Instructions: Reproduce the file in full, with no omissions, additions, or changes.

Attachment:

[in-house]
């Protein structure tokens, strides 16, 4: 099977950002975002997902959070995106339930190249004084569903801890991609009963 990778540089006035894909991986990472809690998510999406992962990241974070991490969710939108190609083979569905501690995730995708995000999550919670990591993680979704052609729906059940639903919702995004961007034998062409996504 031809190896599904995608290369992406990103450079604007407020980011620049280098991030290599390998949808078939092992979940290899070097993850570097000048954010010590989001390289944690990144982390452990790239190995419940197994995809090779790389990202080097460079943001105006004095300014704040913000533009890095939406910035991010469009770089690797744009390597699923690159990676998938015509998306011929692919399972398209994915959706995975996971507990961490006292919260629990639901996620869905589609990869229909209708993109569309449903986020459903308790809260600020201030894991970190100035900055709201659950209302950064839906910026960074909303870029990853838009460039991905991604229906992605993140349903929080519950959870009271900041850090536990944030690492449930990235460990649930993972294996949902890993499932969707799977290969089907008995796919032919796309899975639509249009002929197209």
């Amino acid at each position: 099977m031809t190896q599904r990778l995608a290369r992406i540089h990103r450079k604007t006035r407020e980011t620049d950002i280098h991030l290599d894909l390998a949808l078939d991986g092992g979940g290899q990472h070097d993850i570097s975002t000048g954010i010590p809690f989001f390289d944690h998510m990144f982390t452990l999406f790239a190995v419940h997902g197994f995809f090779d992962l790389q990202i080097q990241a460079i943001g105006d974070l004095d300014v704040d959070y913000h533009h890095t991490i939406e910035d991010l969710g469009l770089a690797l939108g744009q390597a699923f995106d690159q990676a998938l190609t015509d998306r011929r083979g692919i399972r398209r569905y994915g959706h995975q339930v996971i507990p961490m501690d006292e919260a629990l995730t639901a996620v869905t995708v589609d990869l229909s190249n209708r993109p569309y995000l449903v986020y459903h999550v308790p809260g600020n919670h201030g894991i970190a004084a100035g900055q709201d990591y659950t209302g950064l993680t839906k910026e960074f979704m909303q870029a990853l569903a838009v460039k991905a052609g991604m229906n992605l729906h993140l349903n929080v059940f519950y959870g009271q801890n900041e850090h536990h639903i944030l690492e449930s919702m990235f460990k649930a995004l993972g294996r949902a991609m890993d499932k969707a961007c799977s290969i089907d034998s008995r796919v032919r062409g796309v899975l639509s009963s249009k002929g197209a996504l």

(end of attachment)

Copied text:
[in-house]
């Protein structure tokens, strides 16, 4: 099977950002975002997902959070995106339930190249004084569903801890991609009963 990778540089006035894909991986990472809690998510999406992962990241974070991490969710939108190609083979569905501690995730995708995000999550919670990591993680979704052609729906059940639903919702995004961007034998062409996504 031809190896599904995608290369992406990103450079604007407020980011620049280098991030290599390998949808078939092992979940290899070097993850570097000048954010010590989001390289944690990144982390452990790239190995419940197994995809090779790389990202080097460079943001105006004095300014704040913000533009890095939406910035991010469009770089690797744009390597699923690159990676998938015509998306011929692919399972398209994915959706995975996971507990961490006292919260629990639901996620869905589609990869229909209708993109569309449903986020459903308790809260600020201030894991970190100035900055709201659950209302950064839906910026960074909303870029990853838009460039991905991604229906992605993140349903929080519950959870009271900041850090536990944030690492449930990235460990649930993972294996949902890993499932969707799977290969089907008995796919032919796309899975639509249009002929197209």
């Amino acid at each position: 099977m031809t190896q599904r990778l995608a290369r992406i540089h990103r450079k604007t006035r407020e980011t620049d950002i280098h991030l290599d894909l390998a949808l078939d991986g092992g979940g290899q990472h070097d993850i570097s975002t000048g954010i010590p809690f989001f390289d944690h998510m990144f982390t452990l999406f790239a190995v419940h997902g197994f995809f090779d992962l790389q990202i080097q990241a460079i943001g105006d974070l004095d300014v704040d959070y913000h533009h890095t991490i939406e910035d991010l969710g469009l770089a690797l939108g744009q390597a699923f995106d690159q990676a998938l190609t015509d998306r011929r083979g692919i399972r398209r569905y994915g959706h995975q339930v996971i507990p961490m501690d006292e919260a629990l995730t639901a996620v869905t995708v589609d990869l229909s190249n209708r993109p569309y995000l449903v986020y459903h999550v308790p809260g600020n919670h201030g894991i970190a004084a100035g900055q709201d990591y659950t209302g950064l993680t839906k910026e960074f979704m909303q870029a990853l569903a838009v460039k991905a052609g991604m229906n992605l729906h993140l349903n929080v059940f519950y959870g009271q801890n900041e850090h536990h639903i944030l690492e449930s919702m990235f460990k649930a995004l993972g294996r949902a991609m890993d499932k969707a961007c799977s290969i089907d034998s008995r796919v032919r062409g796309v899975l639509s009963s249009k002929g197209a996504l």